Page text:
Three to read: Samantha Irby, Grace Lavery, Jeremy Botter
|Sep 13, 2019|| 8|
This week’s three publications to read are...
Samantha Irby, books/snacks/softcore
What’s it about? Witty commentary on books, food, life, and other amusements from the mind of comedian and author Samantha Irby.
Worth reading: “What do you like to read on the toilet?”
Key line: “that’s my number one goal with all of my work, to craft a piece of writing that a person can complete in a single trip to a public restroom. to me there is no higher compliment than ‘dude, i finished your whole book while i had the stomach flu’.”
Samantha’s credits: Author of We Are Never Meeting in Real Life, Meaty, and New Year, Same Trash; bylines in The Rumpus, Jezebel, and more; former co-host of The Saturday Night Sex Show.
Grace Lavery, The Stage Mirror
What’s it about? Victorian literature, psychoanaltyic theory, academic gossip, trans femme style, and scurilous ribaldry.
Worth reading: “Seventy-one stories about being trans in school”
Key line: “The second conclusion flatly contradicts the commonly-held notion that institutions of higher education are places where teachers have been hammered into compliance by over-mighty Title IX offices and trans-affirming policies. On the contrary: almost all the trans people who wrote to me described the experience of being misgendered by their advisors as absolutely unremarkable and commonplace.”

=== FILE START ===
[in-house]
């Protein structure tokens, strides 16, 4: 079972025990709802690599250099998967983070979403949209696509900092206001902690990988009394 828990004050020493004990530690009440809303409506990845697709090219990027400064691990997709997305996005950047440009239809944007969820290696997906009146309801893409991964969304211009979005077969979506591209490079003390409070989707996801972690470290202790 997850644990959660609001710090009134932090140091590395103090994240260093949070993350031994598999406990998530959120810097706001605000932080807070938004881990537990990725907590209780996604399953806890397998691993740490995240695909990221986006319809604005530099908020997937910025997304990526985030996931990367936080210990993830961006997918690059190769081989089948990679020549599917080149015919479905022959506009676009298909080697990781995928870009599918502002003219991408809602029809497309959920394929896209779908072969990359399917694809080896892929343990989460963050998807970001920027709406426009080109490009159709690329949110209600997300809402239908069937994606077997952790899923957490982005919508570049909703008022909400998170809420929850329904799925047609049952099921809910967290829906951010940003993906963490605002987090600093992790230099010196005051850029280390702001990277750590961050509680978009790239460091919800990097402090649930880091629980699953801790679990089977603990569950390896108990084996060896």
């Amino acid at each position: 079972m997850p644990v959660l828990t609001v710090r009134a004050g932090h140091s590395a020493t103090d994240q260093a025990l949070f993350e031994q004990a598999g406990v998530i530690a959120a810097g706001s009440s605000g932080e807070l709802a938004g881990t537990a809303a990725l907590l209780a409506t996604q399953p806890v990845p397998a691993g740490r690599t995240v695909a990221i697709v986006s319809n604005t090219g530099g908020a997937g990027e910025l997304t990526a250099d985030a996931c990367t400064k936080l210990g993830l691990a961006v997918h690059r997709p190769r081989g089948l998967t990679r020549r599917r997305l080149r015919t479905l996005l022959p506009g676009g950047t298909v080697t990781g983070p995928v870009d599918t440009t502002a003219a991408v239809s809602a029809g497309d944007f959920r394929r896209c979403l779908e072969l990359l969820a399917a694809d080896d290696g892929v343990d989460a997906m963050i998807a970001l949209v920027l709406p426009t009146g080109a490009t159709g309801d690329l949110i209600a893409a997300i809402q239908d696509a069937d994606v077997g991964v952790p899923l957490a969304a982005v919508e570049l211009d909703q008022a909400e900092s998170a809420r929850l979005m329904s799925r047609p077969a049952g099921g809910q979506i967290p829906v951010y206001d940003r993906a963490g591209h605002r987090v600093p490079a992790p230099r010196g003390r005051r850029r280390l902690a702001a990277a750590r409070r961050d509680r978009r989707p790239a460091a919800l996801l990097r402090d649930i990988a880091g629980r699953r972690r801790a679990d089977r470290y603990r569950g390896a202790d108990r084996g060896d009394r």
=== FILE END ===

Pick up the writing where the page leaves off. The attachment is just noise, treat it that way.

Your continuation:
Grace’s credits: Associate professor of English at UC Berkeley; author of Quaint, Exquisite: Victorian Aesthetics and the Idea of Japan; bylines in the LA Review of Books, Catapult, and many academic journals.
Jeremy Botter, Whizzered
What’s it about: Fearless, bullshit-free coverage of MMA.
Worth reading: “Weight cutting: the most revolting thing in MMA”
Key line: “Every sticky-fingered athletic commission official or doctor who deemed a sickly fighter healthy enough for a cage fight the next day should not just be summarily removed from their positions; they should also, at minimum, be used as an example of the sort of negligent, criminal behavior that is unacceptable in a sport where the margin between life and death is much thinner than anyone involved in it wants you to realize.”
Jeremy’s credits: Former senior writer at Bleacher Report, former combat writer for Houston Chronicle, former managing editor at FloSports.